Eoghan Corry is an Irish journalist and author regarded as the most extensively journeyed travel writer in Ireland, averaging over 30 countries a year.Since 2002 he has edited Ireland’s biggest circulation travel publication, Travel Extra. A former sportswriter and sports editor he has written books on sports history, and was founding story-editor of the Gaelic Athletic Association Museum at Croke Park, Dublin, Ireland.Corry was born in Dublin, the third of four children of Patrick Corry (1916–1971) from Kilmacduane, Cooraclare and Anne Corry née MacMahon (1929–2009) from Clahanmore, Milltown Malbay, both from County Clare. He grew up in Ardclough, Straffan, County Kildare, Ireland.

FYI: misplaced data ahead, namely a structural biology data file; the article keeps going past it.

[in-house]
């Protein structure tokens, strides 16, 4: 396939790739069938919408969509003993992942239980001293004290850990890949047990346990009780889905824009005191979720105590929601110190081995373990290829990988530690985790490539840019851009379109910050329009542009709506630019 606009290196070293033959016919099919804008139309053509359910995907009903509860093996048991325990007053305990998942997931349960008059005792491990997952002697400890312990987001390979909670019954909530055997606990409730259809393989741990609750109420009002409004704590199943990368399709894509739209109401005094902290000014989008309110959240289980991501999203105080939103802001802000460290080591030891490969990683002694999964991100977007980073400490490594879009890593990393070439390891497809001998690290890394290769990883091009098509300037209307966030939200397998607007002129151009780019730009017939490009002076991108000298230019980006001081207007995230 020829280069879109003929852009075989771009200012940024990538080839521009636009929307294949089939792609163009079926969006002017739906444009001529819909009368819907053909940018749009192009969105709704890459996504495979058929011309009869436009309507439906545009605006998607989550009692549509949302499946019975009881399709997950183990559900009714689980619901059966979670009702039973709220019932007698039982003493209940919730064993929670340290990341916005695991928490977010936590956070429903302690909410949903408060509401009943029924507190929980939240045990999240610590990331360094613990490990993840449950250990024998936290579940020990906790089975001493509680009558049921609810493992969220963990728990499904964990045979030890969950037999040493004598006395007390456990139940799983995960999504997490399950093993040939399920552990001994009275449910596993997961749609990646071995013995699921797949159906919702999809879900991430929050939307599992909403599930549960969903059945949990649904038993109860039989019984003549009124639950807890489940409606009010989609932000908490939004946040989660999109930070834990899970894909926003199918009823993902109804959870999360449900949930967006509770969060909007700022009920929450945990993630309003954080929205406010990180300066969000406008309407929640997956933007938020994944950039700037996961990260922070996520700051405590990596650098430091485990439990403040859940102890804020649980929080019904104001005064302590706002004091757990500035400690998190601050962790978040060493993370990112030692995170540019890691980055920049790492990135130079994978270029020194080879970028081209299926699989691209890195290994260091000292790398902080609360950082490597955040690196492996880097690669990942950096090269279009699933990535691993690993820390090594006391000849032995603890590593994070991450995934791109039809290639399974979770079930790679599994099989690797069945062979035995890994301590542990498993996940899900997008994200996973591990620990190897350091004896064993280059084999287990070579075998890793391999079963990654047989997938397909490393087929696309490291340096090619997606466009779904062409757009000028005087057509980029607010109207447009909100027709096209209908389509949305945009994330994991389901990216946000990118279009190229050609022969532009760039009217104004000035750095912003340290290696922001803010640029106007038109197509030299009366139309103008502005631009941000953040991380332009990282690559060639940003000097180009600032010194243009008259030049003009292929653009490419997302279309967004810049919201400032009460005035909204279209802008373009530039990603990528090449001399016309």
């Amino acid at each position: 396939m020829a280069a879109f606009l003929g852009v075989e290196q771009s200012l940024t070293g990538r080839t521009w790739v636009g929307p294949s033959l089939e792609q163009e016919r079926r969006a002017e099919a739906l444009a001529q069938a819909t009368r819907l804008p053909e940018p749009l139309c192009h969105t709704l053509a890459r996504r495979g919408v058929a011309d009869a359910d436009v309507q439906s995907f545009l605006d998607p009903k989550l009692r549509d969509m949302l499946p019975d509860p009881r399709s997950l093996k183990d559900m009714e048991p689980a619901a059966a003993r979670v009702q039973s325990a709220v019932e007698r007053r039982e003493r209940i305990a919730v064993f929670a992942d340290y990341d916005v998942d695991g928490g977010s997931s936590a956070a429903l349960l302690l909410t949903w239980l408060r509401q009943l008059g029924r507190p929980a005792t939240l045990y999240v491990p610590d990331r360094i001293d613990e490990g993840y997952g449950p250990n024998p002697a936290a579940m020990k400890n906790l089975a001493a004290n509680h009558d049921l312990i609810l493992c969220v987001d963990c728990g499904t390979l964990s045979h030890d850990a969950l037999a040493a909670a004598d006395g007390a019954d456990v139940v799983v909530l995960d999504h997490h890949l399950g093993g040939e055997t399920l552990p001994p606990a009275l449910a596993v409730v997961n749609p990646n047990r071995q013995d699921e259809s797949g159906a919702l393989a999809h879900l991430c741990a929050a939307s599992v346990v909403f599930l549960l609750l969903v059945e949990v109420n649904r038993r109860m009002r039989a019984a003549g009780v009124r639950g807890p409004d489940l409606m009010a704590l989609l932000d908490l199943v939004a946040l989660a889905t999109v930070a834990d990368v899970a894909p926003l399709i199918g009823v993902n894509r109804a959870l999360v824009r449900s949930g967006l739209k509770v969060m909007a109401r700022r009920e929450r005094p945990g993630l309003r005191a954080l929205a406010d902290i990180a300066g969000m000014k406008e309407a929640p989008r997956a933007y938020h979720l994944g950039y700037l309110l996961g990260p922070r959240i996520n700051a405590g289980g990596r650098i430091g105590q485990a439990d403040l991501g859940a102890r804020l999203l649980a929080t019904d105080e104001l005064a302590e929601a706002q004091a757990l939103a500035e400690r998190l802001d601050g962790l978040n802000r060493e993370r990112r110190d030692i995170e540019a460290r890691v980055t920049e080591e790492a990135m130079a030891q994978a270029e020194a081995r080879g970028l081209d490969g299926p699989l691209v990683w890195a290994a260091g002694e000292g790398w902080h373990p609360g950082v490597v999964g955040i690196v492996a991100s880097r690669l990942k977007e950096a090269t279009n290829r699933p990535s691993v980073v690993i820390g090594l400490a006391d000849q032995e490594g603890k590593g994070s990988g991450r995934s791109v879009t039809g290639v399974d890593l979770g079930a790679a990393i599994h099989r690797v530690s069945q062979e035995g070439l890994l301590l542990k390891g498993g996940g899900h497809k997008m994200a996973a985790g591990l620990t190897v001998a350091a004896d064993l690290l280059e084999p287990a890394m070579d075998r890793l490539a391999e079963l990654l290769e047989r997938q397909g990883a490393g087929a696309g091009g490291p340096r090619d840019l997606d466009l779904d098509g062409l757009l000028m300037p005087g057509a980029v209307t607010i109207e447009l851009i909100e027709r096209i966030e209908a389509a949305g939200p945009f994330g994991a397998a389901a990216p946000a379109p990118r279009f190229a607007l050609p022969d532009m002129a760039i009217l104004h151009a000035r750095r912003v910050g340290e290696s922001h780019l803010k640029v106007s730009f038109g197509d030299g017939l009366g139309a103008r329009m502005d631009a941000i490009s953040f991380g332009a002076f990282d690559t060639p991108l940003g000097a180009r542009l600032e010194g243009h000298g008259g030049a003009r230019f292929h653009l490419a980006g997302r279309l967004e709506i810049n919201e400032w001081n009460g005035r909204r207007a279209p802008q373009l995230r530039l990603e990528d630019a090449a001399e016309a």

Corry was educated at Scoil Mhuire, Clane, at the Dublin Institute of Technology (DIT) and University College Dublin (UCD). His first published work, as a teenager, was poetry in English and the Irish language in literary magazines and the New Irish Writing section of The Irish Press. He began his journalistic career as a sportswriter with The Irish Times and Sunday Tribune where he won several awards and became sports editor. Determined to pursue a career outside of sports journalism, he joined the The Sunday Press as a feature writer in 1985 and became features editor of the The Irish Press in 1986, bringing younger writers and a more contemporary, polemical and literary style to the paper. He revived the literary and travel sections of the paper and was an adjudicator of the Dublin Theatre Festival awards.When The Irish Press closed in 1995 he became Features Editor of the short-lived Evening News, storylined the GAA museum in Croke Park in 1998 and was founding editor of High Ball magazine. Since then he has been a columnist, first with the The Sunday Business Post and then with the Evening Herald and Irish Independent. As a journalism lecturer in the Dublin Institute of Technology he told students that “journalism is about p-sing people off”. Eoghan Corry has fronted travel shows broadcast in Ireland and the Middle East and is a regular commentator on travel affairs to Raidió Teilifís Éireann (RTÉ) and TG4, and an occasional guest contributor to BBC Northern Ireland. He wrote the ten-part series GAA@125, screened on Irish television station TG4 in 2009.